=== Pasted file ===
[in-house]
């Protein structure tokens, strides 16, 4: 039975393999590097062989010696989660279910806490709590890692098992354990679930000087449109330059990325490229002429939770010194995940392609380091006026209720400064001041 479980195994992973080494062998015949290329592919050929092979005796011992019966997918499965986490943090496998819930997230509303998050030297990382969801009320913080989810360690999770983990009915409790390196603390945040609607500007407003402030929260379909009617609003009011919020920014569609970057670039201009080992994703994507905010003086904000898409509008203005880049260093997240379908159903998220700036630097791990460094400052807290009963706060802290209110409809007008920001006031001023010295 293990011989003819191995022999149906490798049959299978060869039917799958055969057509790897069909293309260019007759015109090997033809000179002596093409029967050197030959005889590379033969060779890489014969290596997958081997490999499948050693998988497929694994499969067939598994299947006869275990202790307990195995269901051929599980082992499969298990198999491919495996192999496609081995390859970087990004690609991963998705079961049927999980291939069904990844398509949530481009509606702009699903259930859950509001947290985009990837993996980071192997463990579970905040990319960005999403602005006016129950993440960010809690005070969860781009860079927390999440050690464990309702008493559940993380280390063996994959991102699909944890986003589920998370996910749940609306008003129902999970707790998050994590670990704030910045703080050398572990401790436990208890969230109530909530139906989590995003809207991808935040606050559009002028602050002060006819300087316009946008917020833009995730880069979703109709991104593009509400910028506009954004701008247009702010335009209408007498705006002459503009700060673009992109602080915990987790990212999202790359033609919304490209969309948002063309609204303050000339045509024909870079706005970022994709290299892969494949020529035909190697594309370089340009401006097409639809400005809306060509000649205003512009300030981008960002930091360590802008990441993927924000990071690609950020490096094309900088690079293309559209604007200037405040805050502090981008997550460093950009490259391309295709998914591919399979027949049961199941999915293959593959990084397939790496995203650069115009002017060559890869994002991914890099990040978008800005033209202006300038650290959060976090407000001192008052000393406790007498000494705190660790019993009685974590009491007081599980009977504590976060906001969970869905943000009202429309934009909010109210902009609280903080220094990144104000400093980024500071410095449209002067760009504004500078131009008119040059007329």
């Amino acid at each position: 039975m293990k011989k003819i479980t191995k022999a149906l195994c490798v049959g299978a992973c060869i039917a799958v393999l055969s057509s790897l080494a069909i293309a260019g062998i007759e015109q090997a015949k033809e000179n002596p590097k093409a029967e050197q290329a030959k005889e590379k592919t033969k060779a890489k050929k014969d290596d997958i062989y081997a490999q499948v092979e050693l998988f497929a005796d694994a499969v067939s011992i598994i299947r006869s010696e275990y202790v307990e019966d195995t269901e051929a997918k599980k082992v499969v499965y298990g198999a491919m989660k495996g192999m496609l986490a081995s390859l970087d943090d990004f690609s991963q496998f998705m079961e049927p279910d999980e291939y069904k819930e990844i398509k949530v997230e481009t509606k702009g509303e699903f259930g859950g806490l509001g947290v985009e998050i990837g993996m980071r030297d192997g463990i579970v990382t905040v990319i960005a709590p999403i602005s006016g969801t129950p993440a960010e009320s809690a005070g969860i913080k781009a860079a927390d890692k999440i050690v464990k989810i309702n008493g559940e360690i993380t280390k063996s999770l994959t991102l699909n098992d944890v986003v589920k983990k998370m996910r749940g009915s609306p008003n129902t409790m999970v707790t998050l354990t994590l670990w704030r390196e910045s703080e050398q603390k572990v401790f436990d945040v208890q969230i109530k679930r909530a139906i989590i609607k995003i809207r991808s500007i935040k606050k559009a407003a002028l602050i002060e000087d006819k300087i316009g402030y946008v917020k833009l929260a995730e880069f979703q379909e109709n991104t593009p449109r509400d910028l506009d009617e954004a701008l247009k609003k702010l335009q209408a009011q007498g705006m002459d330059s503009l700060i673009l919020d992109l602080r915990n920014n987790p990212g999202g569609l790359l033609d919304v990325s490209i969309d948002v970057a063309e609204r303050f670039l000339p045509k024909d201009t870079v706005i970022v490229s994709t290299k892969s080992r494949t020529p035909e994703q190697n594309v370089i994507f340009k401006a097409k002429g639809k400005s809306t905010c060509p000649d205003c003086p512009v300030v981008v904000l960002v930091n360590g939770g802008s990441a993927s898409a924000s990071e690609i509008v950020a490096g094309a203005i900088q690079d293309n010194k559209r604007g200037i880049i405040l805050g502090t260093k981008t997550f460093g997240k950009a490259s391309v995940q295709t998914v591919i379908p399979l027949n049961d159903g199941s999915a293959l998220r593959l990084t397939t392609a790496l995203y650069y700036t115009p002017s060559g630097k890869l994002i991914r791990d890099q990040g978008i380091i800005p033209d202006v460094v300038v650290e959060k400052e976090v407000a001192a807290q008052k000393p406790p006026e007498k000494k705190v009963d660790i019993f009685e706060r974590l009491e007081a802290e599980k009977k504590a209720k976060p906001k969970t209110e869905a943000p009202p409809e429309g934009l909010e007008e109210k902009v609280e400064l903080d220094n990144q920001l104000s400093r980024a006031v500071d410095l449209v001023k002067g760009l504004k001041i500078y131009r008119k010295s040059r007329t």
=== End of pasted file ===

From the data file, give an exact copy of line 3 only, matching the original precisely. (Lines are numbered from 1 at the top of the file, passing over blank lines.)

């Amino acid at each position: 039975m293990k011989k003819i479980t191995k022999a149906l195994c490798v049959g299978a992973c060869i039917a799958v393999l055969s057509s790897l080494a069909i293309a260019g062998i007759e015109q090997a015949k033809e000179n002596p590097k093409a029967e050197q290329a030959k005889e590379k592919t033969k060779a890489k050929k014969d290596d997958i062989y081997a490999q499948v092979e050693l998988f497929a005796d694994a499969v067939s011992i598994i299947r006869s010696e275990y202790v307990e019966d195995t269901e051929a997918k599980k082992v499969v499965y298990g198999a491919m989660k495996g192999m496609l986490a081995s390859l970087d943090d990004f690609s991963q496998f998705m079961e049927p279910d999980e291939y069904k819930e990844i398509k949530v997230e481009t509606k702009g509303e699903f259930g859950g806490l509001g947290v985009e998050i990837g993996m980071r030297d192997g463990i579970v990382t905040v990319i960005a709590p999403i602005s006016g969801t129950p993440a960010e009320s809690a005070g969860i913080k781009a860079a927390d890692k999440i050690v464990k989810i309702n008493g559940e360690i993380t280390k063996s999770l994959t991102l699909n098992d944890v986003v589920k983990k998370m996910r749940g009915s609306p008003n129902t409790m999970v707790t998050l354990t994590l670990w704030r390196e910045s703080e050398q603390k572990v401790f436990d945040v208890q969230i109530k679930r909530a139906i989590i609607k995003i809207r991808s500007i935040k606050k559009a407003a002028l602050i002060e000087d006819k300087i316009g402030y946008v917020k833009l929260a995730e880069f979703q379909e109709n991104t593009p449109r509400d910028l506009d009617e954004a701008l247009k609003k702010l335009q209408a009011q007498g705006m002459d330059s503009l700060i673009l919020d992109l602080r915990n920014n987790p990212g999202g569609l790359l033609d919304v990325s490209i969309d948002v970057a063309e609204r303050f670039l000339p045509k024909d201009t870079v706005i970022v490229s994709t290299k892969s080992r494949t020529p035909e994703q190697n594309v370089i994507f340009k401006a097409k002429g639809k400005s809306t905010c060509p000649d205003c003086p512009v300030v981008v904000l960002v930091n360590g939770g802008s990441a993927s898409a924000s990071e690609i509008v950020a490096g094309a203005i900088q690079d293309n010194k559209r604007g200037i880049i405040l805050g502090t260093k981008t997550f460093g997240k950009a490259s391309v995940q295709t998914v591919i379908p399979l027949n049961d159903g199941s999915a293959l998220r593959l990084t397939t392609a790496l995203y650069y700036t115009p002017s060559g630097k890869l994002i991914r791990d890099q990040g978008i380091i800005p033209d202006v460094v300038v650290e959060k400052e976090v407000a001192a807290q008052k000393p406790p006026e007498k000494k705190v009963d660790i019993f009685e706060r974590l009491e007081a802290e599980k009977k504590a209720k976060p906001k969970t209110e869905a943000p009202p409809e429309g934009l909010e007008e109210k902009v609280e400064l903080d220094n990144q920001l104000s400093r980024a006031v500071d410095l449209v001023k002067g760009l504004k001041i500078y131009r008119k010295s040059r007329t």